Permanent Surgical Implantation

The patient undergoing a permanent spinal cord stimulator implantation is brought into the ambulatory surgical center or hospital the morning of the procedure. A urinalysis, complete blood count with differential and sedimentation rate, should be obtained within 72 hours prior to the implantation. A chest x-ray and electrocardiogram should be obtained in all patients who are more than 45 years old, have a history of cardiac or pulmonary disease, or show ongoing signs or symptoms of cardiac or pulmonary difficulty.

Permanent spinal cord stimulator systems can be placed with percutaneously inserted round wire leads, or via open placement of flat plate or paddle leads (Figure 1). In either case, the sublaminar epidural leads are connected by wires to a subcutaneously installed generator at a separate operative site.

Percutaneous placement of wire leads is minimally invasive and is typically done without general anesthesia. The same general technique used in trial lead placement is used for permanent lead placement. After lead placement is complete, lead wires are tunneled with a trochar to a subcutaneously placed generator and the generator incision is closed. The minimally invasive nature of percutaneous lead placement may be preferable in patients who are unwilling to undergo or unsuitable for general anesthesia (Figure 2).

Although more invasive, openpaddle lead placement offers several advantages over percutaneous placement of wire leads. Placement of paddle leads is done under direct visualization, potentially mitigating the risk of dural breach. Paddle leads are less subject to migration and can provide broader stimulation coverage, with better overall clinical outcomes.41,42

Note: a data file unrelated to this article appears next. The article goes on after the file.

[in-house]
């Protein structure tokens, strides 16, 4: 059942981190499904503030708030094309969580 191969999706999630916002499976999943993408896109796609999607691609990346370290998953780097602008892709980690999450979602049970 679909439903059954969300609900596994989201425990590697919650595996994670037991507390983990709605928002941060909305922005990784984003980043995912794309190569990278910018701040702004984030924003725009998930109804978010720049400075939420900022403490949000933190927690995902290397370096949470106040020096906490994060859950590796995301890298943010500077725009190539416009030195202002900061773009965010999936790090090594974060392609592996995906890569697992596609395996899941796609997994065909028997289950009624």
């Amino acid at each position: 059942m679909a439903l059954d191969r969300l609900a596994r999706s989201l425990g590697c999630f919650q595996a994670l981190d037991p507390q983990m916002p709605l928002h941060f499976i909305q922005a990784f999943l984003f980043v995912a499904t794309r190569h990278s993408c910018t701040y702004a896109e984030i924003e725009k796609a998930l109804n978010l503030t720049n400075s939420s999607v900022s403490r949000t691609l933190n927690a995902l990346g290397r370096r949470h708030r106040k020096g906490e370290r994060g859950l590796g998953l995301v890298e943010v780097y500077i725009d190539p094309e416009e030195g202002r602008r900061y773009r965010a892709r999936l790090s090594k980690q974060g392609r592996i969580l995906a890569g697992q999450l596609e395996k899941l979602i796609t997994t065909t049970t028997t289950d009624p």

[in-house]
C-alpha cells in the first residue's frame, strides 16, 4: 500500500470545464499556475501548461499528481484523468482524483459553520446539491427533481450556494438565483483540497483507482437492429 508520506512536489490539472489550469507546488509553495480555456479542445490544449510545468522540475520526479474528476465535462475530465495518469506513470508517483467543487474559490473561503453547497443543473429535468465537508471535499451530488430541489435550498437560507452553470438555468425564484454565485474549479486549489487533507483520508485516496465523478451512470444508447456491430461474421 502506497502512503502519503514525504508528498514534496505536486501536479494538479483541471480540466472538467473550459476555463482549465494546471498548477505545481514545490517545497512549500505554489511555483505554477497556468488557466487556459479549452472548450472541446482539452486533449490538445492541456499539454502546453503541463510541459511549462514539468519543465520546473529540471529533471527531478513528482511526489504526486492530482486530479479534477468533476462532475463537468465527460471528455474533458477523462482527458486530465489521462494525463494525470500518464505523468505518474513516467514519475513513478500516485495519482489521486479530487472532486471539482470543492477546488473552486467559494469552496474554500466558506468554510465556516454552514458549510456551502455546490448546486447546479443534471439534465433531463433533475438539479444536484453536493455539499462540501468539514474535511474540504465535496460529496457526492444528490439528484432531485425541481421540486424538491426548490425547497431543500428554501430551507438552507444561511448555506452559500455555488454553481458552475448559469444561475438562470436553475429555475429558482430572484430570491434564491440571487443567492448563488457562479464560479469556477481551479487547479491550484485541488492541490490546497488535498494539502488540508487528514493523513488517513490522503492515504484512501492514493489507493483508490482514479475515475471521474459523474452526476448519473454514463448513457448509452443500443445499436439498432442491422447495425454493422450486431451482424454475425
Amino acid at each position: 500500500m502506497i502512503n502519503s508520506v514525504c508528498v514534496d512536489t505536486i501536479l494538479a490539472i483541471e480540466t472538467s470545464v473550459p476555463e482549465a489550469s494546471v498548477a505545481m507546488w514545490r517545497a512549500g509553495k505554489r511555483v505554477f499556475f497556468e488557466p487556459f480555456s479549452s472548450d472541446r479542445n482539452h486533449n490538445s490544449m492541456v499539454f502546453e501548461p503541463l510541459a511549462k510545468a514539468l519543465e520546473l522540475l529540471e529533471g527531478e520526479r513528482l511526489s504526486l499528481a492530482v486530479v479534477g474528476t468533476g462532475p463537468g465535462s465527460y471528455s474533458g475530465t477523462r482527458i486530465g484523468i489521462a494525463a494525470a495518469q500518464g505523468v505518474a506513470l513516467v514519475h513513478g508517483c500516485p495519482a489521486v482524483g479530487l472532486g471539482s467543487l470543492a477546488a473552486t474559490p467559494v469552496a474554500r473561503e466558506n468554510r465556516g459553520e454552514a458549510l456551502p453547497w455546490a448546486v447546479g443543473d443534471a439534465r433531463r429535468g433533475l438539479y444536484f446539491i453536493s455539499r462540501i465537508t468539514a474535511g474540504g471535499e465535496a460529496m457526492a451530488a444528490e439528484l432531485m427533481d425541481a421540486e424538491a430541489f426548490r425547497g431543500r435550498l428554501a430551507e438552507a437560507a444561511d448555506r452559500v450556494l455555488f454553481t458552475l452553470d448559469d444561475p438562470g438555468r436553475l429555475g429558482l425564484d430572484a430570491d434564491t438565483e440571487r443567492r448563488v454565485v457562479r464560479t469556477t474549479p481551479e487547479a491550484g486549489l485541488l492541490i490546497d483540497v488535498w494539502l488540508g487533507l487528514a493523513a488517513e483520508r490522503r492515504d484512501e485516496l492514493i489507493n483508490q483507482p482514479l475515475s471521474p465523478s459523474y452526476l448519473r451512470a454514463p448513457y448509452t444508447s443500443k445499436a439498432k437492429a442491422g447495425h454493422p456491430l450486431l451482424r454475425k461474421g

A versatile technique for placement of sublaminar paddle leads for low back pathology is via approximately T8-T10 laminectomy, with the precise level being adapted to results of previous trial stimulation. This can be done either under general anesthesia or conscious sedation. In either case, this is easily accomplished in an outpatient setting. The patient is placed in the prone position on a surgical saddle frame. Using fluoroscopic guidance, a midline incision is made over the spinous process and is taken through the dorsal fascia. Paraspinous muscles are elevated off of the lamina, and a complete facet-sparing laminectomy is performed. The epidural space is developed using a dural dissector. If lower extremity peripheral nerve stimulation is desired, a lead may be placed caudally to cover the posterior spinal cord, conus medullaris, and anterior cauda equina. Otherwise, the lead is placed anteriorly over the appropriate thoracic level.

Appropriate lead position is confirmed with anteroposterior and lateral fluoroscopy. If the procedure is done in an awake patient, test stimulation can be performed. Neurophysiological mapping may be used if desired for confirmation of localization with general anesthesia.43 Once a satisfactory position is confirmed, the wire leading into the lead is anchored to the remnant of the interspinous ligament or directly to the adjacent spinous process utilizing a sleeve and a non-absorbable suture. Wires are then passed through a trochar to the generator, which is implanted in a subcutaneous pouch commonly just below the iliac crest. Incisions are closed in a layered fashion and the patient is transported to the post-anesthesia recovery unit, where appropriate stimulation coverage is confirmed once the patient is fully awake.

Last updated on: June 1, 2015